fsf.org/blogs: For the last few months, we've been raising an outcry against Encrypted Media Extensions (EME), a plan by Netflix and a block of other media and software companies to squeeze support for Digital Restrictions Management (DRM) into the HTML standard.
opensource.com: Open source news this week: July 8 - 12, 2013: * Farm it. Build it. Manufacture it. The folks at Open Source Ecology are embarking on an open source project to develop 50 industrial machines ranging from a backhoe to a bakery oven.
opensource.com: With recent news that GitHub is banning storage of any file over 100Mb and discouraging files larger than 50Mb, their retreat from offering download services is complete. It's not a surprising trend; dealing with downloads is unrewarding and costly.
computerworld.com: With component usage skyrocketing, shouldn't every organization have an open source governance policy? My experience shows this is not the case. And as a developer, if you don't have a policy, consider yourself lucky!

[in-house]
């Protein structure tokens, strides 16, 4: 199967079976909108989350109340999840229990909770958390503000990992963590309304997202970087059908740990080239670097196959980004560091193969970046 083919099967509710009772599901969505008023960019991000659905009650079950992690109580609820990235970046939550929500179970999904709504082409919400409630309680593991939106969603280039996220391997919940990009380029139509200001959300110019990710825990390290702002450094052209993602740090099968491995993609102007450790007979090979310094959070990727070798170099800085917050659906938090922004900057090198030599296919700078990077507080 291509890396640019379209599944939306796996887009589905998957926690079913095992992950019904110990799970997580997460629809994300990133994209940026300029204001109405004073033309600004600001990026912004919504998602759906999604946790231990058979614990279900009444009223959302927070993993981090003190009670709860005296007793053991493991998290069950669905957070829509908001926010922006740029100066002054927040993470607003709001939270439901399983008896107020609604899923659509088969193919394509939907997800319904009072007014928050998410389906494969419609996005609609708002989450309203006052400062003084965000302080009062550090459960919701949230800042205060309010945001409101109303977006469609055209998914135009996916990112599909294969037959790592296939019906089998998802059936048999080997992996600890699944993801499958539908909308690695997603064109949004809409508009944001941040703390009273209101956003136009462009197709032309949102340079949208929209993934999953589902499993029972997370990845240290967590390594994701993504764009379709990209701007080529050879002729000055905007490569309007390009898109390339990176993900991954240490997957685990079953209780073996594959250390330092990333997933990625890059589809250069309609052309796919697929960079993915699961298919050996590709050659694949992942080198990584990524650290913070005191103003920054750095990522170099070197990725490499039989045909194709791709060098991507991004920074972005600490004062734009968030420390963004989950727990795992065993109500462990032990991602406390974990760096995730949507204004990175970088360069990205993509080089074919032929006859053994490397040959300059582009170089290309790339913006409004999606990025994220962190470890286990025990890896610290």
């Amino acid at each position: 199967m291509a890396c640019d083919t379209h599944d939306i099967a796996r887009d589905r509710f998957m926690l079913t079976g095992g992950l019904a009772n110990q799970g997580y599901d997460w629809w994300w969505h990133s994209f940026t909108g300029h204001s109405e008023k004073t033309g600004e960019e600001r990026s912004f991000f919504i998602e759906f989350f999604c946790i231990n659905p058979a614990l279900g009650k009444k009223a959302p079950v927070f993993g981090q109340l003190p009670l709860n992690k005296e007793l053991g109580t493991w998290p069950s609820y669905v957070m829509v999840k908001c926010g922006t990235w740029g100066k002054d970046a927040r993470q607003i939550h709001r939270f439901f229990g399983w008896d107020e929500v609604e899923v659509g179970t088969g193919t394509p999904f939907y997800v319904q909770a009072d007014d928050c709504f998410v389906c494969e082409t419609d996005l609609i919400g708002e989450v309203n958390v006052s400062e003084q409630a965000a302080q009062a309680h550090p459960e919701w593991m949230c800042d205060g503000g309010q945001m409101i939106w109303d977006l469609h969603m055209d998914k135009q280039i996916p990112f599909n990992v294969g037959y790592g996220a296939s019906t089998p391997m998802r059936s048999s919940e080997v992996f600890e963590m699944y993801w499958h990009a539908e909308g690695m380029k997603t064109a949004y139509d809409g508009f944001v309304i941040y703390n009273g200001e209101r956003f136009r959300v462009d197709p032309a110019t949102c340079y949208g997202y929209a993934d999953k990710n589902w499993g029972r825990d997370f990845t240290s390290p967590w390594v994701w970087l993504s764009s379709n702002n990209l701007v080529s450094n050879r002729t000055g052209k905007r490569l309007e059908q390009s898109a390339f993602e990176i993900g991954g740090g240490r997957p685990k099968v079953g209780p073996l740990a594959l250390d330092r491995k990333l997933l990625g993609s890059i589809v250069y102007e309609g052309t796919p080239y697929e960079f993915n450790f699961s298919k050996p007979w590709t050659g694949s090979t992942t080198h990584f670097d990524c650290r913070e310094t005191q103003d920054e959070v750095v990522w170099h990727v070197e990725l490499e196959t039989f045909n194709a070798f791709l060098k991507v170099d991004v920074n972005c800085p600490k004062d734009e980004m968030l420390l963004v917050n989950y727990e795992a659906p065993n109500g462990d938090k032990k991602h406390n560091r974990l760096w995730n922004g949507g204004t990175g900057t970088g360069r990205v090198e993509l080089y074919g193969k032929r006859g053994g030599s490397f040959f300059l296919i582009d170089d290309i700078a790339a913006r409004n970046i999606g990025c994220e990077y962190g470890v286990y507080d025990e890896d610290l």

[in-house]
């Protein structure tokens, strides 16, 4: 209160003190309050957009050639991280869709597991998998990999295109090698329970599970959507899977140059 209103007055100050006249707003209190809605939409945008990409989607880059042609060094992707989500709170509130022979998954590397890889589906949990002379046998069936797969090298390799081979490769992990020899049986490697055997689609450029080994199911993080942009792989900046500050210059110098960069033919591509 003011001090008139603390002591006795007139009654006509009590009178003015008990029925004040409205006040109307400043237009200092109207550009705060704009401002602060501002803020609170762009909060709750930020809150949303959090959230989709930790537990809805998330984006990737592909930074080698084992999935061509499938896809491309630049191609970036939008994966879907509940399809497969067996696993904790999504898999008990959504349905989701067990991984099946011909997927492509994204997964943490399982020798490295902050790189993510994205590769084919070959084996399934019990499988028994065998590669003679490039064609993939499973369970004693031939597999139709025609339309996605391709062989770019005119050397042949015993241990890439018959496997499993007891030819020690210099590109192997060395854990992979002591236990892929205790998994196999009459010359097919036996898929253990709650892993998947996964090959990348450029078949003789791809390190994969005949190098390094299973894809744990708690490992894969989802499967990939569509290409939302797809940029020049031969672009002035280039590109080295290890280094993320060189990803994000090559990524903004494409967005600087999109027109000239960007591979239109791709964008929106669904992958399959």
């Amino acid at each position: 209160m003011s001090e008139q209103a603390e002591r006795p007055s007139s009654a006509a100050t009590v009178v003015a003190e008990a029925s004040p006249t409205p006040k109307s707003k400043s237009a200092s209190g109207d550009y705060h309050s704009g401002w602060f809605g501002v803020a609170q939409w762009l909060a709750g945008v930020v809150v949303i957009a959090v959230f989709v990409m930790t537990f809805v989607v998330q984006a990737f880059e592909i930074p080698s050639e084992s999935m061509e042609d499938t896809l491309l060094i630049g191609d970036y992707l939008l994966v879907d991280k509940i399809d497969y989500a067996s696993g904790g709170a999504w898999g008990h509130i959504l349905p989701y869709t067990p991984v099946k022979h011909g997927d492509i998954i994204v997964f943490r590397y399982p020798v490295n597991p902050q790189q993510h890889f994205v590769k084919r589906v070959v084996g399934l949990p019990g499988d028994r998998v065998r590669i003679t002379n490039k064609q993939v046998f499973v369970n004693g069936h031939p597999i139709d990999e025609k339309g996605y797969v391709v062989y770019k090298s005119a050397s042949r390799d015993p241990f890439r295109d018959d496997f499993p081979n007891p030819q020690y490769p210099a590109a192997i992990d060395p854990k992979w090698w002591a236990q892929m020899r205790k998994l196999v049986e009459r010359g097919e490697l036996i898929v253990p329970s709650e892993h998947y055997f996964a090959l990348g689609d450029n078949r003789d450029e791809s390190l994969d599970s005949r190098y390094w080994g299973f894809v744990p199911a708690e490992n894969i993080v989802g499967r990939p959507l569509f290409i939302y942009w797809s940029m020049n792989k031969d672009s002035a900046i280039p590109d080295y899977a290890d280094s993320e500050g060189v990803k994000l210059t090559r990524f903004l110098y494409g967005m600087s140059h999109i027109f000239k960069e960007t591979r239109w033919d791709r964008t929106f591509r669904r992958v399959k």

networkworld.com: As networking continues to expand and diversify, encompassing a growing number of wired and wireless devices, the demand for network monitoring tools remains high. While feature-packed commercial products abound, the growing market for monitoring tools has also fueled robust offerings from the open source community.
bytesmedia.co.uk: The latest Stallman interview, which deals with NSA involvement in Microsoft Windows and how to use search engines anonymously
openlogic.com: In a recent article1, Monty Widenius, a primary author of MySQL, argues that typical open source licensing is a problem for entrepreneurs, and that a change is needed. He recommends something he calls "business source." Clearly, this is not in the spirit of open source.
wired.com: In the Star Trek episode “The Trouble with Tribbles,” we see a graphic example of how small initial changes can lead to monumental consequences over a fairly short time. A similar story can be seen in the rise of open source software from Linus Torvalds’ first release of source code in 1991.
fossadvocates.org: Earlier this week, another “advocacy site” (which I will not link here, as I don’t believe he advocates, nor does he deserve the traffic, for his shoddy “journalism”) posited that volunteering to work on a smaller Linux distribution, such as Solyd or Cloverleaf or Crunchbang, or any other smaller distribution, was akin to pissing in the wind, and possibly career suicide.